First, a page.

• Share
  • Email
  • Embed
  • Like
  • Save
  • Private Content
2013 april
 

2013 april

on

  • 441 views

Pearls in Allergy and Immunology, April 2013

Pearls in Allergy and Immunology, April 2013

Statistics

Views

Total Views
441
Views on SlideShare
441
Embed Views
0

Actions

Likes
0
Downloads
3
Comments
0

0 Embeds 0

No embeds

Accessibility

Upload Details

Uploaded via as Microsoft Word

Usage Rights

© All Rights Reserved

Report content

Flagged as inappropriate Flag as inappropriate
Flag as inappropriate

Select your reason for flagging this presentation as inappropriate.

Cancel
  • Full Name Full Name Comment goes here.
    Are you sure you want to
    Your message goes here
    Processing…
Post Comment
Edit your comment

    2013 april 2013 april Document Transcript

    • April 2013General considerations:• The purpose of this educational material is exclusivelyeducational, to provide practical updated knowledgefor Allergy/Immunology Physicians.• The content of this educational material does notintend to replace the clinical criteria of the physician.• If there is any correction or suggestion to improve thequality of this educational material, it should be donedirectly to the author by e-mail.• If there is any question or doubt about the content ofthis educational material, it should be done directly tothe author by e-mail.Juan Carlos Aldave Becerra, MDAllergy and Clinical ImmunologyHospital Nacional Edgardo Rebagliati Martins, Lima-Perujucapul_84@hotmail.comJuan Félix Aldave Pita, MDMedical DirectorLuke Society International, Trujillo-Peru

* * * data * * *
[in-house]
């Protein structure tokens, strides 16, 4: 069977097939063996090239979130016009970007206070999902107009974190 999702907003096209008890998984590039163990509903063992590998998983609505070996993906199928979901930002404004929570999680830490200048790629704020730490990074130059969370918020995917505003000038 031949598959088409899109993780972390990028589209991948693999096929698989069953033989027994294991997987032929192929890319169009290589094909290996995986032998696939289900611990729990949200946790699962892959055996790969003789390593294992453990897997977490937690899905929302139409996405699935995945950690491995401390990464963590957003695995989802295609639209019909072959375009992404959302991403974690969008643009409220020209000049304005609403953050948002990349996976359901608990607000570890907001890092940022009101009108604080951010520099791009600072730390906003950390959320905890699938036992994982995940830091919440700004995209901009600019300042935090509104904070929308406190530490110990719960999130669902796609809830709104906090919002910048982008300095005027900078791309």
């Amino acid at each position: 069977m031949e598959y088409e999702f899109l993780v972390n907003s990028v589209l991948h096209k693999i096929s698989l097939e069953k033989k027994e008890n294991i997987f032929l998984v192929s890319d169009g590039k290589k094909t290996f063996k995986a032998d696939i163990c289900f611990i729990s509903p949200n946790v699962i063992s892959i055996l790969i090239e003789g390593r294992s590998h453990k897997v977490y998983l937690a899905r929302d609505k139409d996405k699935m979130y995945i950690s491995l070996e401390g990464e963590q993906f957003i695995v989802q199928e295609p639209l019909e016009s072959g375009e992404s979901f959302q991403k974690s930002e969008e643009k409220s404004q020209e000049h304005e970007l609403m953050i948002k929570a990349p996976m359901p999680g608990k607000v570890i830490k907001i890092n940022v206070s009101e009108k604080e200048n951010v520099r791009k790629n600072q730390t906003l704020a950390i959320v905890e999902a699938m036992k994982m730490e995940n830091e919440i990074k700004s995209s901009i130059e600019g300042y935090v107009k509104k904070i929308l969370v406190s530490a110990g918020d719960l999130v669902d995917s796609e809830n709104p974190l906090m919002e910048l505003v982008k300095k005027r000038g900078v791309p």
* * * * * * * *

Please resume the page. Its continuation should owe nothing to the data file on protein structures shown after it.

• Juan Carlos Aldave Becerra, MDAllergy and Clinical ImmunologyRebagliati Martins National Hospital, Lima-PeruApril 2013 – content:• BASOPHILS UNLIMITED (Gibbs BF, Nilsson GP. Allergy 2013; 68: 553–554).• DOG SALIVA – AN IMPORTANT SOURCE OF DOG ALLERGENS (Polovic N, Wadén K, Binnmyr J,Hamsten C, Grönneberg R, Palmberg C, Milcic-Matic N, Bergman T, Grönlund H, van Hage M. Allergy 2013;68: 585–592).• EAACI POSITION PAPER: SKIN PRICK TESTING IN THE DIAGNOSIS OF OCCUPATIONAL TYPE IALLERGIES (van Kampen V, de Blay F, Folletti I, Kobierski P, Moscato G, Olivieri M, Quirce S, Sastre J,Walusiak-Skorupa J, Raulf-Heimsoth M. Allergy 2013; 34: 580–584).• IGE-MEDIATED BASOPHIL TUMOUR NECROSIS FACTOR ALPHA INDUCES MATRIXMETALLOPROTEINASE-9 FROM MONOCYTES (Falkencrone S, Poulsen LK, Bindslev-Jensen C, WoetmannA, Odum N, Poulsen BC, Blom L, Jensen BM, Gibbs BF, Yasinska IM, Sumbayev VV, Skov PS. Allergy 2013;68: 614–620).• IMPACT OF INTRANASAL CORTICOSTEROIDS ON ASTHMA OUTCOMES IN ALLERGIC RHINITIS: AMETA-ANALYSIS (Lohia S, Schlosser RJ, Soler ZM. Allergy 2013; 68: 569–579).• LOW-DOSE ASPIRIN DESENSITIZATION IN INDIVIDUALS WITH ASPIRIN-EXACERBATEDRESPIRATORY DISEASE (Fruth K, Pogorzelski B, Schmidtmann I, Springer J, Fennan N, Fraessdorf N,Boessert A, Schaefer D, Gosepath J, Mann WJ. Allergy 2013; 68: 659–665).• SCHNITZLER’S SYNDROME: DIAGNOSIS, TREATMENT, AND FOLLOW-UP (Simon A, Asli B, Braun-FalcoM, De Koning H, Fermand J-P, Grattan C, Krause K, Lachmann H, Lenormand C, Martinez-Taboada V, MaurerM, Peters M, Rizzi R, Rongioletti F, Ruzicka T, Schnitzler L, Schubert B, Sibilia J, Lipsker D. Allergy 2013; 68:562–568).• SKIN RECRUITMENT OF MONOMYELOID PRECURSORS INVOLVES HUMAN HERPESVIRUS-6REACTIVATION IN DRUG ALLERGY (Hashizume H, Fujiyama T, Kanebayashi J, Kito Y, Hata M, Yagi H.Allergy 2013; 68: 681–699).• ALLERGIC FUNGAL RHINOSINUSITIS (Paz Silva M, Baroody FM. Ann Allergy Asthma Immunol 2013; 110:217–222).• ANAPHYLACTIC REACTION TO DIETARY OATS (Inuo Ch, Kondo Y, Itagaki Y, Kurihara K, Tsuge I,Yoshikawa T, Urisu A. Ann Allergy Asthma Immunol 2013; 110: 305–306).• CLINICAL VALUE OF RADIOCONTRAST MEDIA SKIN TESTS AS A PRESCREENING AND DIAGNOSTICTOOL IN HYPERSENSITIVITY REACTIONS (Kim SH, Jo EJ, Kim MY, Lee SE, Kim MH, Yang MS, Song WJ,Choi S, Kim JH, Chang YS. Ann Allergy Asthma Immunol 2013; 110: 258–262).• EFFICACY AND SAFETY OF ORAL DESENSITIZATION IN CHILDREN WITH COW’S MILK ALLERGYACCORDING TO THEIR SERUM SPECIFIC IGE LEVEL (García-Ara C, Pedrosa M, Belver MT, Martín-MuñozMF, Quirce S, Boyano-Martínez T. Ann Allergy Asthma Immunol 2013; 110: 290–294).• MECHANISMS OF DISEASE FOR THE CLINICIAN: SYSTEMIC LUPUS ERYTHEMATOSUS (Frieri M. AnnAllergy Asthma Immunol 2013; 110: 228–232).• OPTIMAL MANAGEMENT OF DRESS SYNDROME IN COURSE OF INFECTIOUS ENDOCARDITIS (Della-Torre E, Yacoub MR, Pignatti P, Della-Torre F, Sabbadini MG, Colombo G, Tresoldi M. Ann Allergy AsthmaImmunol 2013; 110: 303–304).PEARLS IN ALLERGY AND IMMUNOLOGY April 2013